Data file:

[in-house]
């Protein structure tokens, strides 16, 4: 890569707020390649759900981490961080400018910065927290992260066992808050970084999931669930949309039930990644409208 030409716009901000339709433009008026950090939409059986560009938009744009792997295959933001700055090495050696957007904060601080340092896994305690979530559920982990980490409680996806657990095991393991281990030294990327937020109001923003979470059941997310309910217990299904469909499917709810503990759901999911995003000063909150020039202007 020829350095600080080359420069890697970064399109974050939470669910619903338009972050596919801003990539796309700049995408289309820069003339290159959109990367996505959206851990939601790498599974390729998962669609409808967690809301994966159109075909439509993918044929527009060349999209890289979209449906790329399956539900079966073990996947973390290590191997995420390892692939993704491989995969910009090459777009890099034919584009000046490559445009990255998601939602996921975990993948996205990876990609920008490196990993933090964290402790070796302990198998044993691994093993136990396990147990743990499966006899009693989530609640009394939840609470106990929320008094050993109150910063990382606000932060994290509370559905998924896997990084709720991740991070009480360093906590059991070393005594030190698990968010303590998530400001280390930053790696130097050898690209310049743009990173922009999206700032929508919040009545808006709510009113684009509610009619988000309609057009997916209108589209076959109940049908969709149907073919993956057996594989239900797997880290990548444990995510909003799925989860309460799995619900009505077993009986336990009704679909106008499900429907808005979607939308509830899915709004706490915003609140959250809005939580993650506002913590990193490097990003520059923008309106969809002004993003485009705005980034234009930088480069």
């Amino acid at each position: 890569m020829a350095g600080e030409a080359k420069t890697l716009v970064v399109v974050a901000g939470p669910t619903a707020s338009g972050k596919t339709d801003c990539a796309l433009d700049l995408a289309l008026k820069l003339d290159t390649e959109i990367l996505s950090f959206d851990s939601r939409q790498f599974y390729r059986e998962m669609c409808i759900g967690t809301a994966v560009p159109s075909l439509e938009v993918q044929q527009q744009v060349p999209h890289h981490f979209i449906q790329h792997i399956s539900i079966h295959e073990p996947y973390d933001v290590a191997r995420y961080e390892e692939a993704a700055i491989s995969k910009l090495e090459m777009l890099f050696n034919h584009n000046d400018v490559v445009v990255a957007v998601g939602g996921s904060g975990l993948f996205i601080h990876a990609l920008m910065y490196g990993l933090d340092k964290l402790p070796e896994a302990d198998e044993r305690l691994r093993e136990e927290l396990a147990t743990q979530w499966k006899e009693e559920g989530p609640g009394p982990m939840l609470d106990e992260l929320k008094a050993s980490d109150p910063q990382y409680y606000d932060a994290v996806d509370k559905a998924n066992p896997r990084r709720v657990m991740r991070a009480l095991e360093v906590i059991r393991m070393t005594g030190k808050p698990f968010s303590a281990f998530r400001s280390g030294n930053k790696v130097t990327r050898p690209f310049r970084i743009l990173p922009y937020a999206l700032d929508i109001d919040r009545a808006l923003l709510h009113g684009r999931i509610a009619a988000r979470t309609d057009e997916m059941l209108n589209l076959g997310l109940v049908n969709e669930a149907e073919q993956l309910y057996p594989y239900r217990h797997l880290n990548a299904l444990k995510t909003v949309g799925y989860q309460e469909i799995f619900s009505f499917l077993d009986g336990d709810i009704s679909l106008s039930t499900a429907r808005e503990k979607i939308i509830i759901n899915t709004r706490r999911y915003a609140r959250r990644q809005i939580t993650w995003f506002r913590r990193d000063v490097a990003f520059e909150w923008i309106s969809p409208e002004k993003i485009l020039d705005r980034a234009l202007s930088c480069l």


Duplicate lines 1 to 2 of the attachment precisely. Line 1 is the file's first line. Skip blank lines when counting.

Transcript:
[in-house]
């Protein structure tokens, strides 16, 4: 890569707020390649759900981490961080400018910065927290992260066992808050970084999931669930949309039930990644409208 030409716009901000339709433009008026950090939409059986560009938009744009792997295959933001700055090495050696957007904060601080340092896994305690979530559920982990980490409680996806657990095991393991281990030294990327937020109001923003979470059941997310309910217990299904469909499917709810503990759901999911995003000063909150020039202007 020829350095600080080359420069890697970064399109974050939470669910619903338009972050596919801003990539796309700049995408289309820069003339290159959109990367996505959206851990939601790498599974390729998962669609409808967690809301994966159109075909439509993918044929527009060349999209890289979209449906790329399956539900079966073990996947973390290590191997995420390892692939993704491989995969910009090459777009890099034919584009000046490559445009990255998601939602996921975990993948996205990876990609920008490196990993933090964290402790070796302990198998044993691994093993136990396990147990743990499966006899009693989530609640009394939840609470106990929320008094050993109150910063990382606000932060994290509370559905998924896997990084709720991740991070009480360093906590059991070393005594030190698990968010303590998530400001280390930053790696130097050898690209310049743009990173922009999206700032929508919040009545808006709510009113684009509610009619988000309609057009997916209108589209076959109940049908969709149907073919993956057996594989239900797997880290990548444990995510909003799925989860309460799995619900009505077993009986336990009704679909106008499900429907808005979607939308509830899915709004706490915003609140959250809005939580993650506002913590990193490097990003520059923008309106969809002004993003485009705005980034234009930088480069």